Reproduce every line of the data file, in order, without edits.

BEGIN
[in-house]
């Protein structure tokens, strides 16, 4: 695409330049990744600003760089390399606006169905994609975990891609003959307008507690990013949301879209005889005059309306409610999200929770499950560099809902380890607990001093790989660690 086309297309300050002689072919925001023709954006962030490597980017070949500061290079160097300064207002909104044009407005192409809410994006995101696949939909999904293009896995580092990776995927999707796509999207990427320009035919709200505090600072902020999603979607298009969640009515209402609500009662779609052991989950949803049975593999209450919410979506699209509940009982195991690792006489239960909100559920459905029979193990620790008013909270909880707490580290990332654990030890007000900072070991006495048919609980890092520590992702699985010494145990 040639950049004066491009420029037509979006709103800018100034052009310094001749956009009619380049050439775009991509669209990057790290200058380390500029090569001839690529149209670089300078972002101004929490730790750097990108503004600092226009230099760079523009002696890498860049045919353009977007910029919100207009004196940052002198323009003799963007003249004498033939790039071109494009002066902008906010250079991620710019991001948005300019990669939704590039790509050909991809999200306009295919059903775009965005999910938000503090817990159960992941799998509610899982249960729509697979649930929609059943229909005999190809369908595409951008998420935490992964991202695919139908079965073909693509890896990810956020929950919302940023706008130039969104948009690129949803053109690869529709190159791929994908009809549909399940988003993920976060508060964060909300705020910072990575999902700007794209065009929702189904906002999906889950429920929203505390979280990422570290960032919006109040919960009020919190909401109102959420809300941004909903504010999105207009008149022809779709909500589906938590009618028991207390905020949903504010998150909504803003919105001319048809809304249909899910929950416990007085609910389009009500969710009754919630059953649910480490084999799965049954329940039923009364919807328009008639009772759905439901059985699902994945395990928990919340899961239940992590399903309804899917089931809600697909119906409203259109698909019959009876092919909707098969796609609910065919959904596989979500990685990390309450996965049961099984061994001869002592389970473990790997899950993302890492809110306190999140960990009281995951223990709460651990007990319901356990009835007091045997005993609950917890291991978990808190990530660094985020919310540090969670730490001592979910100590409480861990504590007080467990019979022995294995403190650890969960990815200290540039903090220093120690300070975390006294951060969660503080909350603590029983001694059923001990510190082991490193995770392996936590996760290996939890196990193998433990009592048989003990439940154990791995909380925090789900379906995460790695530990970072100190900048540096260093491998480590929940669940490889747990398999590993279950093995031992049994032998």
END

[in-house]
């Protein structure tokens, strides 16, 4: 695409330049990744600003760089390399606006169905994609975990891609003959307008507690990013949301879209005889005059309306409610999200929770499950560099809902380890607990001093790989660690 086309297309300050002689072919925001023709954006962030490597980017070949500061290079160097300064207002909104044009407005192409809410994006995101696949939909999904293009896995580092990776995927999707796509999207990427320009035919709200505090600072902020999603979607298009969640009515209402609500009662779609052991989950949803049975593999209450919410979506699209509940009982195991690792006489239960909100559920459905029979193990620790008013909270909880707490580290990332654990030890007000900072070991006495048919609980890092520590992702699985010494145990 040639950049004066491009420029037509979006709103800018100034052009310094001749956009009619380049050439775009991509669209990057790290200058380390500029090569001839690529149209670089300078972002101004929490730790750097990108503004600092226009230099760079523009002696890498860049045919353009977007910029919100207009004196940052002198323009003799963007003249004498033939790039071109494009002066902008906010250079991620710019991001948005300019990669939704590039790509050909991809999200306009295919059903775009965005999910938000503090817990159960992941799998509610899982249960729509697979649930929609059943229909005999190809369908595409951008998420935490992964991202695919139908079965073909693509890896990810956020929950919302940023706008130039969104948009690129949803053109690869529709190159791929994908009809549909399940988003993920976060508060964060909300705020910072990575999902700007794209065009929702189904906002999906889950429920929203505390979280990422570290960032919006109040919960009020919190909401109102959420809300941004909903504010999105207009008149022809779709909500589906938590009618028991207390905020949903504010998150909504803003919105001319048809809304249909899910929950416990007085609910389009009500969710009754919630059953649910480490084999799965049954329940039923009364919807328009008639009772759905439901059985699902994945395990928990919340899961239940992590399903309804899917089931809600697909119906409203259109698909019959009876092919909707098969796609609910065919959904596989979500990685990390309450996965049961099984061994001869002592389970473990790997899950993302890492809110306190999140960990009281995951223990709460651990007990319901356990009835007091045997005993609950917890291991978990808190990530660094985020919310540090969670730490001592979910100590409480861990504590007080467990019979022995294995403190650890969960990815200290540039903090220093120690300070975390006294951060969660503080909350603590029983001694059923001990510190082991490193995770392996936590996760290996939890196990193998433990009592048989003990439940154990791995909380925090789900379906995460790695530990970072100190900048540096260093491998480590929940669940490889747990398999590993279950093995031992049994032998």